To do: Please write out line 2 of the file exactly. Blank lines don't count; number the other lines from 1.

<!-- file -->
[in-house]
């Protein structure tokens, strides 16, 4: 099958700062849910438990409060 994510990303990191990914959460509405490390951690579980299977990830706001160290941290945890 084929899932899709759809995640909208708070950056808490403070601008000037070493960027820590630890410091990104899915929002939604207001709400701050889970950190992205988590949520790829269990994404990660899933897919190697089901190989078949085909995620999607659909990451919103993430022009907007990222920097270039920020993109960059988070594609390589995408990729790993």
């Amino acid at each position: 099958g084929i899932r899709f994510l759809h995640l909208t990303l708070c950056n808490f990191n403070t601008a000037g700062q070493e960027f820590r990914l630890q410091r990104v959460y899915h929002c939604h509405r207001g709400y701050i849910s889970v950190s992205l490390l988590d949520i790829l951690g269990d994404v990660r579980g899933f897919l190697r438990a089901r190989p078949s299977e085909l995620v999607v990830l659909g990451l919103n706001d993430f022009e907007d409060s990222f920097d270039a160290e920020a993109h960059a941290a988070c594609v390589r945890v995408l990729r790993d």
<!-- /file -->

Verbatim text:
């Protein structure tokens, strides 16, 4: 099958700062849910438990409060 994510990303990191990914959460509405490390951690579980299977990830706001160290941290945890 084929899932899709759809995640909208708070950056808490403070601008000037070493960027820590630890410091990104899915929002939604207001709400701050889970950190992205988590949520790829269990994404990660899933897919190697089901190989078949085909995620999607659909990451919103993430022009907007990222920097270039920020993109960059988070594609390589995408990729790993």